The new European Commission led by Ursula von der Leyen took office on 2 December. Among the challenges it faces is the daunting task of restoring Europe’s competitiveness and economic prowess by completing the full integration of its internal market and strengthening Europe’s industrial and technology base.
How Thierry Breton, the new commissioner in charge of shaping and implementing the European Union’s industrial policy and market regulations, plans to attain those objectives is summarised in the overview below. For further insights on the von der Leyen Commission’s economic and regulatory priorities, please refer to our client briefing on the industrial, digital and competition agendas of Executive Vice President for Europe Fit for the Digital Age Margret Vestager (available here).
1. The European Single Market at Full Speed
Commissioner Breton has explained his intention to push through with the completion of a fully integrated internal marketplace within the European Union by:
- Facilitating further the cross-border provision of services within the EU: As part of his portfolio, Commissioner Breton will have the powers for, and indeed intends to take actions toward, the full implementation and further enforcement of the EU Services Directive (including enhanced recognition of professional qualifications) and the new Digital Services Act, including by bringing up actions against Member States and fostering and encouraging coordination between the Member States’ national authorities with responsibilities in this area. The European Commission would strive to expand the recognition of professional qualifications to a wider range of occupations. In particular, Commissioner Breton would like to encourage the flow of IT/technology-based services, including from Central and Eastern Europe, across the European Union.
- Creating a more favourable regulatory environment for European SMEs and start-ups by regulating new forms of work to defend European SMEs and start-ups from unfair competition coming from US and Chinese tech giants; facilitating more access to capital; and ensuring better protection of know-how and innovation/inventions.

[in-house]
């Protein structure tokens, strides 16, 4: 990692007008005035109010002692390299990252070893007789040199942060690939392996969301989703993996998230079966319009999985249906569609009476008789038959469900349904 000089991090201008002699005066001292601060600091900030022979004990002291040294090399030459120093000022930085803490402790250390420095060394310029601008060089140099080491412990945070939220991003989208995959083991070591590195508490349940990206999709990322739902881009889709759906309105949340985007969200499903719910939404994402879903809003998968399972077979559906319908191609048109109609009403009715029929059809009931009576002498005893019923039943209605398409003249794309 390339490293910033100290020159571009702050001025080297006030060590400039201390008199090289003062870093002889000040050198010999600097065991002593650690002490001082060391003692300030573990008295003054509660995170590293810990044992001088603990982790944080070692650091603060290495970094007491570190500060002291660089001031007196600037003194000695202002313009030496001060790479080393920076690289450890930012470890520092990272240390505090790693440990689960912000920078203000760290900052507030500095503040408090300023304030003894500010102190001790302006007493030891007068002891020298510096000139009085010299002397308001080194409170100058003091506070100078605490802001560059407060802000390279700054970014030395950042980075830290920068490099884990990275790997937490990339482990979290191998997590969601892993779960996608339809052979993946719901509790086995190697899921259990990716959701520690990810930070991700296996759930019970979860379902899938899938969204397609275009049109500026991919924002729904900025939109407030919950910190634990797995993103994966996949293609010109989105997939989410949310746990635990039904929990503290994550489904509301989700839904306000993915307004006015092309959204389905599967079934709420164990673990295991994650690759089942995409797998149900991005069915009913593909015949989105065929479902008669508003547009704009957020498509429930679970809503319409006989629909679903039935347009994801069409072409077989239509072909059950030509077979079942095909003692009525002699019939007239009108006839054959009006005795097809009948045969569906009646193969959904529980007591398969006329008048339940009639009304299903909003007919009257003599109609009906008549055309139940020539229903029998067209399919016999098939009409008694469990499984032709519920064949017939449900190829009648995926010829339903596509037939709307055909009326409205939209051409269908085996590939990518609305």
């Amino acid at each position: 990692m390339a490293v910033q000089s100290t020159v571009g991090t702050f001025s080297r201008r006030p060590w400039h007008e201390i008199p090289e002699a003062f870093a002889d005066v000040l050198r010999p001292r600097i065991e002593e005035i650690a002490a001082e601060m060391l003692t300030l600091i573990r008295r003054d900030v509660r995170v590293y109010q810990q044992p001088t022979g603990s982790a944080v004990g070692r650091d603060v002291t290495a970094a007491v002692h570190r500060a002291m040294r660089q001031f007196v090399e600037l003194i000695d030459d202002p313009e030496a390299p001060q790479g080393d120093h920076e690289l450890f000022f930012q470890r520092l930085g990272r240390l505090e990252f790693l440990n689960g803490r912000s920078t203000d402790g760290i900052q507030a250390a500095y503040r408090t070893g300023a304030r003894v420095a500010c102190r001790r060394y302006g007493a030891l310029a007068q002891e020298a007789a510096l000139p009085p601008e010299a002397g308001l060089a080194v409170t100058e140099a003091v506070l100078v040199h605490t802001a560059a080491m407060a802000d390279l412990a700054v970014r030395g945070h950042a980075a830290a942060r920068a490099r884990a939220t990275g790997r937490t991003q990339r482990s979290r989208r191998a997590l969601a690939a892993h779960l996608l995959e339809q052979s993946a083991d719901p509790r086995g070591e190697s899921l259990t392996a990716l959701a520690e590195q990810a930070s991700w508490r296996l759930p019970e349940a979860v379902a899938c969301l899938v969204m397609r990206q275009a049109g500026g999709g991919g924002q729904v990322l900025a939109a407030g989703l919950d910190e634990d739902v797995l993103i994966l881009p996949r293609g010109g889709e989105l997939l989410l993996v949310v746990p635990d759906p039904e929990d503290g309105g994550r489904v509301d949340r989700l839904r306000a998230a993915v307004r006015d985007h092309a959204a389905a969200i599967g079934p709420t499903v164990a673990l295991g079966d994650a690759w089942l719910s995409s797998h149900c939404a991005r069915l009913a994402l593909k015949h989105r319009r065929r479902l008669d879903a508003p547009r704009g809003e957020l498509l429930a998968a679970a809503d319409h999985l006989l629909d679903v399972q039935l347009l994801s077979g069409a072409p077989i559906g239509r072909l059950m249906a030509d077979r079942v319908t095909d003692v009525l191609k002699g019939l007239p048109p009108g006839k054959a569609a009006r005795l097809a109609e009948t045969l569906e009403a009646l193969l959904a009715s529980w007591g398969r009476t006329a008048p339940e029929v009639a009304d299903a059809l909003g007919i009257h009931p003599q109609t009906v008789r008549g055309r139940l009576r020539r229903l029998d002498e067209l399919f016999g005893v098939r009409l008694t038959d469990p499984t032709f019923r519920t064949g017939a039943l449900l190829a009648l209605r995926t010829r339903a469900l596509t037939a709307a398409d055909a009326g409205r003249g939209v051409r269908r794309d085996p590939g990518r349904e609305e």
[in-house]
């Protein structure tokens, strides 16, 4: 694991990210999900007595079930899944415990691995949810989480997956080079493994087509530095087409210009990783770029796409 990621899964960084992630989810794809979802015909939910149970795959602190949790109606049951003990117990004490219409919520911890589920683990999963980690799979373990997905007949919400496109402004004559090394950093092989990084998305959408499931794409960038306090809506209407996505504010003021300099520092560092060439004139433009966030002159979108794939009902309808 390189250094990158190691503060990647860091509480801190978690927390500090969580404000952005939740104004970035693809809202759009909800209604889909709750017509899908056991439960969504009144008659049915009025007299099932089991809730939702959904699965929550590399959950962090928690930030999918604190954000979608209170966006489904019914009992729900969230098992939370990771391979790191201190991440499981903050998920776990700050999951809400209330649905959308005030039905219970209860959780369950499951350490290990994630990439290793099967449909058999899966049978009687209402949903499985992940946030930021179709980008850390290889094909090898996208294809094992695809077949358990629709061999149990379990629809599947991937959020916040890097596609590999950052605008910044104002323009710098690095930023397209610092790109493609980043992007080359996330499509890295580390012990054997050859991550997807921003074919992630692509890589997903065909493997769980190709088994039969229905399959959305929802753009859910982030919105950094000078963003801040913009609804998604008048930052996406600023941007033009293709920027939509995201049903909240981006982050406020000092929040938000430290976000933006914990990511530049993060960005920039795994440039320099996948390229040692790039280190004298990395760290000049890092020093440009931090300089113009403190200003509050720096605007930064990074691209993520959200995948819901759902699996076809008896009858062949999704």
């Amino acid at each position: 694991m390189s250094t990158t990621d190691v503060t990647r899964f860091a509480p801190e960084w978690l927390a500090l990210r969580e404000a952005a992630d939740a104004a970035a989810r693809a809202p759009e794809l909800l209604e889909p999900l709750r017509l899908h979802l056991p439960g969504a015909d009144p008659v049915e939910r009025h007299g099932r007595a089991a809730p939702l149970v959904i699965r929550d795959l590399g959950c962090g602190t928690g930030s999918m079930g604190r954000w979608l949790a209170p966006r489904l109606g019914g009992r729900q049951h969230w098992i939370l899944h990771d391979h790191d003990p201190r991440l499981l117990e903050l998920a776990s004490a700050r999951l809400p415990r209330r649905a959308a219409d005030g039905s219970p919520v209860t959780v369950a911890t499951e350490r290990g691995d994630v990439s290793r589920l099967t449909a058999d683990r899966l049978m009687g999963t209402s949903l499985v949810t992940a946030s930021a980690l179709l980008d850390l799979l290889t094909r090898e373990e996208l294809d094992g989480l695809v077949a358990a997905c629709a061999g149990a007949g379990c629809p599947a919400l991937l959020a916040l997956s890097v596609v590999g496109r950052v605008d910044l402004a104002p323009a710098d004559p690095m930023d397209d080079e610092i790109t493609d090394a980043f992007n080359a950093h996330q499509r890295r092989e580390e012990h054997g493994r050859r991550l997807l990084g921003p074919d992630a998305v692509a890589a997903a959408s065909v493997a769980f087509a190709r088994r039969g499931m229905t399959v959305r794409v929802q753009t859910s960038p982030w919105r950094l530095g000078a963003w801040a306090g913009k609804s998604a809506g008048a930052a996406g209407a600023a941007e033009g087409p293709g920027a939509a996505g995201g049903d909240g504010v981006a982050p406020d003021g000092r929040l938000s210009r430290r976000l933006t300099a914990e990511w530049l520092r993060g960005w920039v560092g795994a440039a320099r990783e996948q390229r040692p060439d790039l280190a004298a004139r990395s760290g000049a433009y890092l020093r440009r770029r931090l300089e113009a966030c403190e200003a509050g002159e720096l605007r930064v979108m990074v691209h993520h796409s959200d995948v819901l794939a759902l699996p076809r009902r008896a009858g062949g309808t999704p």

- Adopting a new Digital Services Act: One of the priorities of the European Commission is expected to be the adoption of a new Digital Services Act to upgrade the existing rules for online platforms, services and products.
- Continuing efforts to strengthen the implementation and enforcement of European internal market regulations, especially those concerning the protection of workers and social protection.
2. Technological Sovereignty
Commissioner Breton has extensive experience in the technology sector, as he was until recently the CEO of the leading French IT services provider, Atos, and is a former Chairman and CEO of France Telecom. This background gives him insight into the challenges facing European technology businesses and what the sector needs in order to catch up with global competition. On Commissioner Breton’s priority list are, most notably:
- Better connectivity across Europe: Commissioner Breton is expected to promote private investments while reducing the cost of rolling-out high capacity networks, including by possible revision of the Broadband Cost Reduction Directive.
- Deployment of 5G by the end of 2020: Mr Breton has pledged to work with the Member States towards allowing the use of the frequency bands required for the deployment of 5G wireless networks by end-2020 in accordance with the deadline set in the 5G Action Plan adopted by the European Commission in 2016.